The Canadian government has consistently asserted that it would be improper to interfere in the process put in place by the United States and we maintain this position in light of the work being undertaken by the United States to address the situation of Guantanamo Bay detainees as we speak.

Our government's decision to appeal the April 23, 2009, decision of the Federal Court of Canada regarding Mr. Khadr's repatriation, issued after careful consideration of the legal merits of doing so, is in keeping with our long-held position. This is further in accordance with our respect for the judicial sovereignty of the United States and allowing the process to play itself out without inappropriate intervention.

The work being presently undertaken by the United States to address the situation of detainees in Guantanamo Bay will assist in determining whether, among other things, detainees should be released or transferred or whether they should face prosecution and under what court.

As a Canadian citizen, Mr. Khadr's case is of interest to the Government of Canada and his treatment at the hands of the U.S. authorities. Regular, ongoing welfare visits have been carried out by Canadian officials in Guantanamo Bay in order to assess Mr. Khadr's condition, to provide him with a measure of support and to facilitate the provision of comfort items to him. Canadian officials will continue to visit with Mr. Khadr and will continue, as before, to assist in making arrangements for telephone calls between Mr. Khadr and his family.

Further, the Canadian government has facilitated access to him by Canadian legal defence counsel. The Government of Canada has also repeatedly requested that Mr. Khadr be provided with educational opportunities while in detention at Guantanamo and that he be provided with an independent medical and psychological assessment.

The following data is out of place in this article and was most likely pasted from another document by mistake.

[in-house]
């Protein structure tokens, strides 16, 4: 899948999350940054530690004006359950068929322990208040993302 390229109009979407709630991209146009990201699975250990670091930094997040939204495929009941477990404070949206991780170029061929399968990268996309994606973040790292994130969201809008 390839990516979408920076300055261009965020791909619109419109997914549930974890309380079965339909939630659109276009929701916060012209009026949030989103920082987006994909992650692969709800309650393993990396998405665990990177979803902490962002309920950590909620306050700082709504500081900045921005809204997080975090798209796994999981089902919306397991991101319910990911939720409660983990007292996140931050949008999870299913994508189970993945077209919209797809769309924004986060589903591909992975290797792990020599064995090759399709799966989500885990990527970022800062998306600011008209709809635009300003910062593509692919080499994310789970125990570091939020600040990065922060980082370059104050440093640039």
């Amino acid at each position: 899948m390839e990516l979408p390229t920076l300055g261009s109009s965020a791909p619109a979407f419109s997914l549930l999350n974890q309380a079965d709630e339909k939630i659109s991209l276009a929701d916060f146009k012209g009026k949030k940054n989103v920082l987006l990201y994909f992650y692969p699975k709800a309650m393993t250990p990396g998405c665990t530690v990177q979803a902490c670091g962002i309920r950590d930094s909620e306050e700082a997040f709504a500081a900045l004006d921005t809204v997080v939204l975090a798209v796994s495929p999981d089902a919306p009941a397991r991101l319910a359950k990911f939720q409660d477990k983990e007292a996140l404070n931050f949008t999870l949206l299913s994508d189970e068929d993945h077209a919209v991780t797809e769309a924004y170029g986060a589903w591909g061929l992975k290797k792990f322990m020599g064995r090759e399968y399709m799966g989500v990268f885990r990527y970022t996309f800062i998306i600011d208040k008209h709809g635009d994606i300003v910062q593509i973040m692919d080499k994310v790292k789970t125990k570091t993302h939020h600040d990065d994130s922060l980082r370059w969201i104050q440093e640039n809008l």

6:35 p.m.


Paul Crête Bloc Montmagny—L'Islet—Kamouraska—Rivière-du-Loup, QC

Mr. Speaker, my colleague makes it seem as though it was not the Federal Court of Canada that declared that Mr. Khadr had to be repatriated. This is no longer the position of the opposition party or a lawyer, but that of the Federal Court, which ruled that the federal government must repatriate Mr. Khadr.

The federal government has decided to appeal this decision. How can it appeal a decision when we know that Mr. Khadr was a child soldier? As such, he has rights under the UN Convention on the Rights of the Child, which was signed by Canada.

Are the Conservatives simply trying to buy time to defend an ideological position that only the government supports?

6:35 p.m.


Jim Abbott Conservative Kootenay—Columbia, BC

Mr. Speaker, as mentioned, a review process is currently in place pursuant to the executive orders issued by President Obama on January 22, 2009. These orders reflect the president's stated intention to close down the detention facilities at Guantanamo Bay.

In keeping with that intention, a review process is under way to assist in making determinations regarding disposition of the cases against detainees facing proceedings, such as Mr. Khadr. The Government of Canada intends to let that process run its course and will not interfere with the United States in its undertakings.

Our decision to appeal the recent Federal Court of Canada ruling regarding Mr. Khadr's repatriation was taken after careful consideration of legal merits of doing so and is consistent with that position. We will, of course, follow all developments regarding Mr. Khadr's case closely and will be prepared to respond appropriately to decisions taken by the United States at the culmination of the review period.

6:35 p.m.


Marcel Proulx Liberal Hull—Aylmer, QC

Mr. Speaker, on March 13, I asked a question about negotiations with the Association of Justice Counsel.

Let us go back to the presentation of the last Conservative budget and the introduction of Bill C-10, Budget Implementation Act, 2009.